When a Negative becomes a Positive for Gina Jannereth

All State 13.1 Series – Half Marathon

Although the triathlon season has come to a wind down, many runners are ramping up for half and full marathons whether the races are local or in other cities and states.  Starting in October through mid February, it’s not hard to find a half or full marathon to run.  In this area alone, runners just finished up the 13.1 Series Half Marathon, the DRC Half Marathon, the Tyler Half and the new local half marathon in Fairview; the Showdown.

Now the well-known Dallas Half and Full Marathon(formerly White Rock)  is right around the corner and many local runners will be lined up at the start line on Sunday, December 9th.  So lets talk about the first time runner taking on their first race.  Most new runners either train with a running buddy or have joined a local program that enables them to train in a group setting.  Although they have done the mileage and have felt the burn, the fatigue and sometimes even a little mental burn out, come race day the adrenaline is in full force.  The excitement at the start line, the chatter among the runners, and the personal butterflies that have landed right in the middle of their stomach is a new experience.  Some runners handle it well while others find it a challenge.

Although the new runner is use to their normal training run they have done over and over again (meaning starting slowly and working into the pace of the day) something happens on a race day.  On race day the tendency for many new runners is to do the opposite and rather than starting out nice and easy they go out too fast.  The adrenaline takes over and urges the new runner to join the crowd that bolts from the starting line; always too fast.  And they know, they need to slow down but….they feel good, their legs are fresh, logic slips away….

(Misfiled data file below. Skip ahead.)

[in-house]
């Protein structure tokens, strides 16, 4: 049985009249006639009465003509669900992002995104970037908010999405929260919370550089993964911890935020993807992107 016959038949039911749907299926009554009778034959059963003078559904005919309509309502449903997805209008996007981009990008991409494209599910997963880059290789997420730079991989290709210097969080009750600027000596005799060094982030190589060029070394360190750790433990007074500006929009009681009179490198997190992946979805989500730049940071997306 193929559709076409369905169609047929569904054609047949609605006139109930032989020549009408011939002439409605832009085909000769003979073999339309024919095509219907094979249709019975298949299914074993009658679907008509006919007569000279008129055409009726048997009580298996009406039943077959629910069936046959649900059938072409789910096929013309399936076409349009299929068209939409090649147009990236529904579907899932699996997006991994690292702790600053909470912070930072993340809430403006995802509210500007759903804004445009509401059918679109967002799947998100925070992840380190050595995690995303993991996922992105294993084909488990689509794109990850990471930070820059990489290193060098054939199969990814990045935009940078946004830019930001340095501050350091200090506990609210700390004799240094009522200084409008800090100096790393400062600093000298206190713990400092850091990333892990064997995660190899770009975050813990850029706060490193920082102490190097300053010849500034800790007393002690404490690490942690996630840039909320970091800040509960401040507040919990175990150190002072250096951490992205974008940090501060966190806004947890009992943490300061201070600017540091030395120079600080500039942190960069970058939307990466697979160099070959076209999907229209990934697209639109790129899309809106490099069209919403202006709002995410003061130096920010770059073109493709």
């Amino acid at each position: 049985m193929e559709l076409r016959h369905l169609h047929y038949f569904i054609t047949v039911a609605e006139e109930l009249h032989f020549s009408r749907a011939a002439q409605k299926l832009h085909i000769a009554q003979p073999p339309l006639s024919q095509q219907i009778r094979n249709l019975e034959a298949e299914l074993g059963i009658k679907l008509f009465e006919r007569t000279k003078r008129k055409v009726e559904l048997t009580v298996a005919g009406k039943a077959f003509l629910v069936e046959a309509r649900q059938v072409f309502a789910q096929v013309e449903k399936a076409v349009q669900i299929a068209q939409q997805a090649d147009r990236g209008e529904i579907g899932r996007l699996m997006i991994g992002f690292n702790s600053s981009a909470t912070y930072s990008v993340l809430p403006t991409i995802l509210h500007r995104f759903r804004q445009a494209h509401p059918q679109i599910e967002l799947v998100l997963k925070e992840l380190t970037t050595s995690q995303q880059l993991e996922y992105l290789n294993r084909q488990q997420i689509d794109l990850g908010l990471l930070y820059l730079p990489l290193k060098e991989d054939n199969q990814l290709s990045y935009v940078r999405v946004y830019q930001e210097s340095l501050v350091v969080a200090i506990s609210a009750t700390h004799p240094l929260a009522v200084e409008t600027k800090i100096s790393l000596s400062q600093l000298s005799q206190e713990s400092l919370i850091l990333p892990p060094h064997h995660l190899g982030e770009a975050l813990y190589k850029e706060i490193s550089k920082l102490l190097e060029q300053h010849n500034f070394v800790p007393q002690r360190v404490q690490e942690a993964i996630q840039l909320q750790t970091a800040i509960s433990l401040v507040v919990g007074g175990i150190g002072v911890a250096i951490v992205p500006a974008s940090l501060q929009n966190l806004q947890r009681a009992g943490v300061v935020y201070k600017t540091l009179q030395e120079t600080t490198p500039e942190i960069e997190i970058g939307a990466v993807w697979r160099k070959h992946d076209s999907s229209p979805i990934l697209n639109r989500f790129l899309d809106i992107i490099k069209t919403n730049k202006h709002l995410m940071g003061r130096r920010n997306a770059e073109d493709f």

Starting faster than what you are able to finish in is the least effective way to race and can be so mentally depleting. Starting out running, then watching your pace start to slow down, then having to walk, etc…..We have all been there.

So this article is to show an example of a new runner from CK SPORTS that had a plan, executed it and ignore all outside distractions.  She saw runners pass by her but she held her pace.  Her plan was to run her first half starting out at a 12 minute pace and increase her pace throughout the second half and that she did.  See results below.  The Mile 5 dip in the pace was also something she learned in her first race. ….wearing too much clothing had her shedding off clothes for the second half.  Next time, she will dress differently knowing her body temperature will warm up quickly.

Not many new runners complete their first distance race AND can show off a negative split race….Lets congratulate, Gina Jannereth!  One under her belt and her words, “It was a great race!  I was so excited that I followed my head and stayed disciplined.  I felt good during the race and after the race.”

Mile 1 11:53
Mile 2 12:15
Mile 3 11:49
Mile 4 12:02
Mile 5 13:10**
Mile 6 11:54
Mile 7 11:48
Mile 8 11:35
Mile 9 11:20
Mile 10 10:35
Mile 11 10:24
Mile 12 10:10
Mile 13 10:19

Should I Wear Sunglasses When Exercising?

Do you often wonder why you don’t see more athletes wearing sunglasses when they are training and/or racing outside in the sun?  Some feel that the glasses are cumbersome and get in their way.  Others just have problems finding the right sunglasses that don’t slip on their nose, don’t fog and are the right weight for them.  Well sunglasses are just about as important as good running shoes if training outside on a regular basis.

Depending on the time of day you are exercising, direct sunlight can cause unnecessary strain on your eyes.  Sunglasses are a form of protective eyewear which protects ones eyes from bright light and damaging ultraviolet radiation (UVR).  Ultraviolet (UV) radiation is part of the natural radiation found in the invisible light spectrum. There are 3 ranges of UV: UVA, UVB and UVC.  Prolonged exposure to UVA and UVB rays can even increase the possibility of significant eye damage, including temporary discomfort to long-term vision problems such as cataracts.